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GRAD: the Inspired and Aspiring

Posted By Zachary Brym, Thursday, October 15, 2015
Updated: Thursday, October 15, 2015

My name is Zack Brym and I am working to finish up my Ph.D. at Utah State University. I have been a member of the Society for three years and was honored to chair the Graduate Student Working Group (GRAD) this last year. Throughout my short experience with ASHS, I have felt very welcomed by the Society, especially for an 'outsider' coming from a background in ecology. Many other graduate students seem to feel welcomed also and continue to fill the ranks of the membership.

I am inspired by the energy building among the graduate students and dream of a long career in the presence of such motivating peers. To be sure, much of the energy from the graduate students is in response to the selfless and genuine mentorship offered to us by members of the society. A special thanks goes to Dr. Kent Kobayashi, Dr. Sandra Wilson and the ASHS Staff. These folks and many others have ensured that resources and encouragement are available to grad students. As a result, participation by the graduate students is up in many regards.

Every year, more students are applying for travel scholarships, getting support to attend the conference and joining the conversation at the GRAD annual business meeting. Every year that I've attended the conference, the Society president has also been in attendance at the GRAD business meeting to answer questions and show support for the students. It has been a pleasure to get to know these individuals and I applaud their ambition and vision for the future of the Society. ASHS Past-President Dr. Mary Meyer is continuing involvement in her efforts to determine the public perception of horticulture through the Seed Your Future! program. In her update on the program this year, she said "We need to give horticulture a young face, a new face". Her position is obvious through her actions, but it's great to hear this is part of the dialog at ASHS. ASHS President Dr. Curt Rom is spear-heading a strategic planning process this year that aims to be inclusive of all levels of the membership as he most recently outlined in the September 2015 ASHS Newsletter. His focus is to ensure the Society remains sustainable by focusing on the "organization’s strengths and its vision for achievement in the future". We've been working hard this year to communicate better within GRAD and the strategic planning activity was a great way to generate some lively discussion about the vision we have for the Society's future.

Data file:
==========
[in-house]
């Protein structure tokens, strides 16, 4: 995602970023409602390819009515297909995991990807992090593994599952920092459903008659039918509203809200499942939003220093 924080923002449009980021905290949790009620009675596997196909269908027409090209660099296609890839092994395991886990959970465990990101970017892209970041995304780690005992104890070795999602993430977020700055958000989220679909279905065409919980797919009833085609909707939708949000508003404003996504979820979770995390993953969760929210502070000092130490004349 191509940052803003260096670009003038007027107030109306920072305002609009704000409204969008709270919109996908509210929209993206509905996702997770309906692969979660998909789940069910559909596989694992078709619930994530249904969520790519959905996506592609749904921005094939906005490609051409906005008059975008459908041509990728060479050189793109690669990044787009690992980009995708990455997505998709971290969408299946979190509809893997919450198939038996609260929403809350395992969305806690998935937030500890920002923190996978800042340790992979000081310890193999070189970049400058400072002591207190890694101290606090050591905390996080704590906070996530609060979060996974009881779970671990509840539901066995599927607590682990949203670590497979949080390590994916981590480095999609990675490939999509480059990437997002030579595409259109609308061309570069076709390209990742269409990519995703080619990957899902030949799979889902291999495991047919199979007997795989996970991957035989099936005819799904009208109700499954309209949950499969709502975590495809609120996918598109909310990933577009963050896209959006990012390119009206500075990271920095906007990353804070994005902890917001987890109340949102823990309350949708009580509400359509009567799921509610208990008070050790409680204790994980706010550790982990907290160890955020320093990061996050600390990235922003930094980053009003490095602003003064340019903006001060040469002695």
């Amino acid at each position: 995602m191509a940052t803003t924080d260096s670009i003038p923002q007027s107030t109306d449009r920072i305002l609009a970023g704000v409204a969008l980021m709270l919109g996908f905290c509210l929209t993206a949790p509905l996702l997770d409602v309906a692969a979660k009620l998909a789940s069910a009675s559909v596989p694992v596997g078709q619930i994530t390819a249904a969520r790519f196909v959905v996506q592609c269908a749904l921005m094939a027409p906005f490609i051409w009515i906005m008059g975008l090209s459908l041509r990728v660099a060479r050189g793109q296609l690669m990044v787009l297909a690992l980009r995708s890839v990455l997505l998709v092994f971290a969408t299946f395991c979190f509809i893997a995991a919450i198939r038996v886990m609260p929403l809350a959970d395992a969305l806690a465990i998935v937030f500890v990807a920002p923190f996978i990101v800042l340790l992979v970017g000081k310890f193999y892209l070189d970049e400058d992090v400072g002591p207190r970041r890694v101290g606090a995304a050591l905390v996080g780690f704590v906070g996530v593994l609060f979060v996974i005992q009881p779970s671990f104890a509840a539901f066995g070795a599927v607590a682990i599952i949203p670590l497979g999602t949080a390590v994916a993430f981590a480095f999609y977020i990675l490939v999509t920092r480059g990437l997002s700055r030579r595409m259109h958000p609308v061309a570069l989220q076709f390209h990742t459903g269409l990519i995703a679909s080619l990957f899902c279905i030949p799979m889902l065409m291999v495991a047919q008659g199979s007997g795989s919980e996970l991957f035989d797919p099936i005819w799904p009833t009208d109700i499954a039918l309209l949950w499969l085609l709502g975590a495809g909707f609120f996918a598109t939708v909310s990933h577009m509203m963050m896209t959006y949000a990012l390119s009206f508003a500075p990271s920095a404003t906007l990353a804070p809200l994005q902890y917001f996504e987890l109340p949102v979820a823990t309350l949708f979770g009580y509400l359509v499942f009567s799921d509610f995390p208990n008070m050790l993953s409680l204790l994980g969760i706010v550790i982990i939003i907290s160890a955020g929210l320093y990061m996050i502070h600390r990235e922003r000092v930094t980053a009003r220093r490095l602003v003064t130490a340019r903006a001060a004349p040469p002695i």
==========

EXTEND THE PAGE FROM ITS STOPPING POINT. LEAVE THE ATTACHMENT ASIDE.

So what did we hear from the graduate students this year at the meeting? We are very excited to support the open source publication efforts of ASHS journals. We appreciate the free year of membership and the access to travel grants, but we want to hear more about why membership in the society is important and how it is more broadly beneficial to students. We want more mentorship opportunities with faculty and industry representatives throughout the year. We believe we can do a better job orienting newcomers to the Society and at conferences. From what I hear, this is something that has been around in the past, but now has greater potential with electronic communication and resources at ashs.org. We would like to see members interacting in more events out of the conference, both on-line and in person. Overall, it seems like grad students just want to be more involved at ASHS: to facilitate collaborative research, to develop programs at the conference, and to be a strong voice for planning the future of the Society.

In response to the growing voice of the grad students, we've adopted an inclusive leadership structure with a set of co-chairs at the helm and an open committee system for anyone to take charge of aspects of the working group that they are passionate about. If you are a grad student reading this and want to get involved, send a note to the 2016 GRAD Co-chairs Jessica Chitwood and Alex Rajewski!

So as I begin my exit from the grad student ranks to enter horticulture as an aspiring early career scientist, my biggest question remains: How many grad student members are still going to be members in five years? I want to still be around and I hope you do, too!

Tags:  GRAD  New Orleans 

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